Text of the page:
Puerto Magdalena – waiting out the storm

250 n.m. south of Turtle bay is Magdalena Bay. We anchored in Man of War Cove for a few days rest and to wait out a predicted tropical weather depression, later named Raymond. Magdalena Bay is huge, 25 miles NW to SE and 13 miles E-W.  The bay is rimmed by 2 elongated islands, Isla Magdalena and Isla Santa Margarita. Our anchorage was inside Isla Magdalena and the village of Puerto Magdalena, founded in 1871.

The town of Puerto Magdalena consists of around 50 buildings and dirt roads.  Prominent in the village is the desalinization plant, church, preschool, Port Captain’s office and Harbor Light, a restaurant Mira Mar, and large 3-sided concrete frames, perhaps hurricane remnants. 

Our first night at anchor we were invited on Gitana N55 for Dorado, freshly caught on the cruise from Turtle Bay.  The Nordhavn Taco Runners had temporarily split up; those that preferred to travel only during the day and those who preferred to travel all night with the weather and arrive at the new anchorage in the mornings. We traveled with Red Rover and Gitana as the overnight cruisers. The fish was delicious!

The weather had been sunny and in the 70s. By Tuesday afternoon (we departed Turtle Bay on Sunday), the Taco Runners were reunited with the arrival of Partida, Last Arrow and Igloo. Not only did all the Taco Runners arrive in the bay but so did about 130 Baja Ha Ha sailboats! The Baja Ha Ha is a two-week cruisers rally from San Diego to Cabo San Lucas, Mexico that takes place every fall. The lights on the sailboat masts in the evening were brighter than the village of Puerto Magdalena. 

The restuarant Mira Mar is only open on Wednesdays so we inquired about “reservations”. They were planning fish tacos, served as a buffet with rice, slaw and a couple of toppings at 4pm.  There were so many cruisers at the restaurant and it was fun to meet and talk with the Baja Ha Ha rally sailors.  

Interesting, the Baja Ha Ha leaves from San Diego and do not check into Mexico until Cabo San Lucas, 183 n.m. south of here at the end of the rally. To leave Mexico, you must first check into Mexico as we did in Ensenada.  It appeared (from radio communications) to be a bit of a problem for some Baja Ha Ha cruisers who were needing to return home. The Baja Ha Ha schedule was delayed and some crew were planning a panga lift to Puerto San Carlos to check in, then a bus to Cabo San Lucas to catch flights.  Sounded like quite an adventure, considering our location and the language! Two of our Taco Runners, Gitana and Last Arrow also headed out early to Cabo San Lucas.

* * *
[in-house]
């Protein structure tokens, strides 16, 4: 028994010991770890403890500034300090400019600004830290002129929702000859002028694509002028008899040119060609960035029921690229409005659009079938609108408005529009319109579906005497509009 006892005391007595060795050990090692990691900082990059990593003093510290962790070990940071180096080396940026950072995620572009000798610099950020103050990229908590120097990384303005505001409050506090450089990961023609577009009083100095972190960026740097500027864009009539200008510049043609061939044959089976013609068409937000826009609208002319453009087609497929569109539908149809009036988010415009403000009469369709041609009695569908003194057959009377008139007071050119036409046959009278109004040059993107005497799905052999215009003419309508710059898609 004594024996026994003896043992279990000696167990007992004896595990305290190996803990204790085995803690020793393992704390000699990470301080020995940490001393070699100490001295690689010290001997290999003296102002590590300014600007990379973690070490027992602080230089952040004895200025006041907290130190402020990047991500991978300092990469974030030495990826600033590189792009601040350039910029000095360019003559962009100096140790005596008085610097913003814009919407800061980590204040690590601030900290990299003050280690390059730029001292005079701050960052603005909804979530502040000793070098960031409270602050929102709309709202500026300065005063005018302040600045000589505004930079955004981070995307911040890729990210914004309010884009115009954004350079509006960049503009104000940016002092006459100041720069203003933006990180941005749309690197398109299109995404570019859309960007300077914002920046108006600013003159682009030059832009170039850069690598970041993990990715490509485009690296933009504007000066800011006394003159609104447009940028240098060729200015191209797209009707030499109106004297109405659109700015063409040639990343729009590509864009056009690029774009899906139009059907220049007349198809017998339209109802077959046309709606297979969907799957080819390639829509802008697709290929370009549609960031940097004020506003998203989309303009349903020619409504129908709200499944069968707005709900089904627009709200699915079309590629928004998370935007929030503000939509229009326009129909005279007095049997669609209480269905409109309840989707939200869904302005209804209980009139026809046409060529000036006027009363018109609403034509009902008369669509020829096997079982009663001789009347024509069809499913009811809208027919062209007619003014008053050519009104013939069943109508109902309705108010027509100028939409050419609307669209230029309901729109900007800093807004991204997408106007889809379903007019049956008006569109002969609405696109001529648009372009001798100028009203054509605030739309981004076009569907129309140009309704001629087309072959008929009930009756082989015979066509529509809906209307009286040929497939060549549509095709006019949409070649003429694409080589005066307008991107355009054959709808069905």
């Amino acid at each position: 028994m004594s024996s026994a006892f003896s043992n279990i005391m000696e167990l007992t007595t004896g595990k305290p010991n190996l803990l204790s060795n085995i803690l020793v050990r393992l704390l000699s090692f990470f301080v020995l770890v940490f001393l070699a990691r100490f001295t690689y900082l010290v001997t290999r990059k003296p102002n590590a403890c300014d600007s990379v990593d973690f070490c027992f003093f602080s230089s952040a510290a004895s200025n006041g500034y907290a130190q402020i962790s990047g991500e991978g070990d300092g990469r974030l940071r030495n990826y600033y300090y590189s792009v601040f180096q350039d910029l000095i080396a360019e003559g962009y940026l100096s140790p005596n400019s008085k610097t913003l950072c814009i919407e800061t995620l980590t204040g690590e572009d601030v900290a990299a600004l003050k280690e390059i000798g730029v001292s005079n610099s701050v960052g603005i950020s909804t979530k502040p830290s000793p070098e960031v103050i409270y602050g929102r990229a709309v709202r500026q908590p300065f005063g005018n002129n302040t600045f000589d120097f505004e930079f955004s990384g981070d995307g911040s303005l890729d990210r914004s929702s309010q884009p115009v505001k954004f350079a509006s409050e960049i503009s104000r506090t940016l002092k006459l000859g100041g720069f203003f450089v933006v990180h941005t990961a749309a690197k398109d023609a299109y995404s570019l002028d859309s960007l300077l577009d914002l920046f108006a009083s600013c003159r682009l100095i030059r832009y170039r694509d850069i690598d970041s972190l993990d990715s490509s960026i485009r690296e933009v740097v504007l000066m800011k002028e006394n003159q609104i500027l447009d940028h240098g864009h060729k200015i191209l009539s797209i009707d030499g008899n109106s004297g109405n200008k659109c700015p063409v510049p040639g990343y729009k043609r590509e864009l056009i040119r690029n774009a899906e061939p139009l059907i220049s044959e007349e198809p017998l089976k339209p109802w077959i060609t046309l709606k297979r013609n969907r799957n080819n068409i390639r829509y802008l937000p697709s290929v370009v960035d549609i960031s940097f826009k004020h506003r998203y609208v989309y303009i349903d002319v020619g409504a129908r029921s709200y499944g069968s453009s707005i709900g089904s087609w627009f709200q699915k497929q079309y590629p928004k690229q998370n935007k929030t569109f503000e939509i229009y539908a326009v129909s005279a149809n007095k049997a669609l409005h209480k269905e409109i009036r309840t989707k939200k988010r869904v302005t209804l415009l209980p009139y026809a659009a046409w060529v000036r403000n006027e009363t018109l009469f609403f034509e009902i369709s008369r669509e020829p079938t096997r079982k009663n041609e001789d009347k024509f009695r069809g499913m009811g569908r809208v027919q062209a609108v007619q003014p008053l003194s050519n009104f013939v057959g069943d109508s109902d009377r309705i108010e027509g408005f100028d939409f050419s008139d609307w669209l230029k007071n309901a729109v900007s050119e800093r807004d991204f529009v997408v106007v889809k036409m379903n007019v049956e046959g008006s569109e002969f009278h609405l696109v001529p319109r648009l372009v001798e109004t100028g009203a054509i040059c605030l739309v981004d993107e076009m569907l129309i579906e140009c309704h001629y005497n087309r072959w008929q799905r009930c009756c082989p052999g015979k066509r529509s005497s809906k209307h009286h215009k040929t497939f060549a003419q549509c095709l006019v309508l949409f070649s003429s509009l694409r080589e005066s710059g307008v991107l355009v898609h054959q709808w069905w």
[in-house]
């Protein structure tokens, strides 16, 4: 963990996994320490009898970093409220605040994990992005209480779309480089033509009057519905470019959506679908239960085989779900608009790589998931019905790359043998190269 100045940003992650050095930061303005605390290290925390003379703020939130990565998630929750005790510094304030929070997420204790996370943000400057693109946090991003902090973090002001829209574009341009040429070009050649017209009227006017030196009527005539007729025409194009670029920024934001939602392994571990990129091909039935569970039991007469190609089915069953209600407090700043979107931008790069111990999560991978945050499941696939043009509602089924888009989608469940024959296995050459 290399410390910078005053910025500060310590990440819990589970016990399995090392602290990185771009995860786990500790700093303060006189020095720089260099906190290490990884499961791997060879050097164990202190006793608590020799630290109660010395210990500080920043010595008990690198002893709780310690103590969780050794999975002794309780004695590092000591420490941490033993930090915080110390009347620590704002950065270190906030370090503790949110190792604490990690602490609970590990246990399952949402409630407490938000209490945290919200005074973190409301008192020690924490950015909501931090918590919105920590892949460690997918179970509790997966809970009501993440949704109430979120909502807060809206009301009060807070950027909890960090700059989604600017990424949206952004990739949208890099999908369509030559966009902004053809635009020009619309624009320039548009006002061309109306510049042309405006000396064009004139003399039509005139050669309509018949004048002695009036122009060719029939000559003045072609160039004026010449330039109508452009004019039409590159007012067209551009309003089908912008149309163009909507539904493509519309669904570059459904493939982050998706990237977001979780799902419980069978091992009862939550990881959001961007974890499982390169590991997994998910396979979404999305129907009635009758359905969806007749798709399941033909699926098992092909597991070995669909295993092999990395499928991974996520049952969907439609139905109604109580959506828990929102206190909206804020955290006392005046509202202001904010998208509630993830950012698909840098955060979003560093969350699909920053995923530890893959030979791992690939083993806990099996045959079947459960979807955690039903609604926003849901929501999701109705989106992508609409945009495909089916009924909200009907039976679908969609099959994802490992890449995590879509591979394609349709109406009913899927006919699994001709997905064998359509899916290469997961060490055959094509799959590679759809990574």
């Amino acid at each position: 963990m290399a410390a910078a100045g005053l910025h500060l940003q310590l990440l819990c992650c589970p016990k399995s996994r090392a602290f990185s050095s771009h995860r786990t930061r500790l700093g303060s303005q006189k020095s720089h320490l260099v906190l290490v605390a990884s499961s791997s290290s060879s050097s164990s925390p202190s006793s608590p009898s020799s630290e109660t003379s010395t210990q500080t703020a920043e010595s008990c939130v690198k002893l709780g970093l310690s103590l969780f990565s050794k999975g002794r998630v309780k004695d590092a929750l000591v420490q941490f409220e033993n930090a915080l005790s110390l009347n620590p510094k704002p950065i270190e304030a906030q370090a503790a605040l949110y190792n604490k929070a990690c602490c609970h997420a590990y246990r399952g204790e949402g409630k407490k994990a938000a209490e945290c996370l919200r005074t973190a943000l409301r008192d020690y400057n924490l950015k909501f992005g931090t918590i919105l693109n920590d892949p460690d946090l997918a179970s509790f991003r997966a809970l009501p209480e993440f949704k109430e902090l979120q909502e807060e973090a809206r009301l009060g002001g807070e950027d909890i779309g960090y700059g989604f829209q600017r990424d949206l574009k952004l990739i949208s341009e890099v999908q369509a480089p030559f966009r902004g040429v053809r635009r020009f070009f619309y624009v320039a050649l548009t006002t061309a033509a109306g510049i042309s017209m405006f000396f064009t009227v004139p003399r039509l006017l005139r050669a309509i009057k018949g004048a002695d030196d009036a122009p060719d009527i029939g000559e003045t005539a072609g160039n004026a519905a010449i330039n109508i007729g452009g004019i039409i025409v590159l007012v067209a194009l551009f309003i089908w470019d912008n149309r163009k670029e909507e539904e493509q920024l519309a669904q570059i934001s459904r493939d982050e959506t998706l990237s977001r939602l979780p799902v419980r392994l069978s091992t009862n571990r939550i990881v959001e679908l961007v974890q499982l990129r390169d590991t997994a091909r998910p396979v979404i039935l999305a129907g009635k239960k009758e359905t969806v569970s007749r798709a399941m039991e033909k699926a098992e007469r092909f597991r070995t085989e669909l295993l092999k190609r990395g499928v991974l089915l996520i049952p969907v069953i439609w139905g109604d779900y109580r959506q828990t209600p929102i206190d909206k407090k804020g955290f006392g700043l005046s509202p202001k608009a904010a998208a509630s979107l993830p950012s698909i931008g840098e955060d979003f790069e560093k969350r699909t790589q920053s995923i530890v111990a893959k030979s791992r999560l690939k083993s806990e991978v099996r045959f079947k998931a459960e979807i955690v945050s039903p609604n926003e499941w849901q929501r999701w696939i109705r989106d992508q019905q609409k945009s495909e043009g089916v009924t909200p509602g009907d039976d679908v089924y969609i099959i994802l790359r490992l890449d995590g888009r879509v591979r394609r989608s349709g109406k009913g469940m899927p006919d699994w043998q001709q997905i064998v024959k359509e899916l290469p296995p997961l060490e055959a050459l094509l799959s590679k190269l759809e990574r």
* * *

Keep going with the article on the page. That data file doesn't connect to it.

Just two regular Baja Ha Ha sailors.
Mira Mar staff making cocktails!
Scott, Alec and Jeff sharing stories.

The five remaining Taco Runners spent 6 more days in Magdalena Bay waiting out the storm which arrived Sunday morning, very early. Epoch pitched with the other boats in the bay for the next 32 hours, bow and stern, up and down.  The anchor held through sustained winds of 20 knots with gusts over 30 knots and rain. We had discussed a storm party on Red Rover for Sunday afternoon; however, it was too rough in the bay to travel in the dinghies.  Scott and I entertained ourselves watching movies and reading.

While at Magdalena Bay, we enjoyed the beach, collecting shells and watching the puppies play.

Quincy in the lead, followed by Zoe and Max.
Lots of pelicans!

We shared another dinner at the Mira Mar with the Baja Ha Ha left-behinds (around 20 sailboaters that decided to stay in Magdalena Bay).  They renamed themselves the Baja Yee Ha!  

The Baja Yee Ha sailors!

And we celebrated Mike’s birthday (Partida) on Red Rover with caribou tacos made by our Alaska friends on Igloo, “Beat’s me” black bean salad, fixings and a delicious fruit crumble. 

Alison, Shannon, Jeff and Kevin.

Our last night in the bay, I was anxious to get traveling again!

Me, Elaine and Shannon

4 thoughts on “Puerto Magdalena – waiting out the storm

Leave a Reply

Fill in your details below or click an icon to log in:

WordPress.com Logo

You are commenting using your WordPress.com account. Log Out /  Change )

Twitter picture

You are commenting using your Twitter account. Log Out /  Change )

Facebook photo

You are commenting using your Facebook account. Log Out /  Change )

Connecting to %s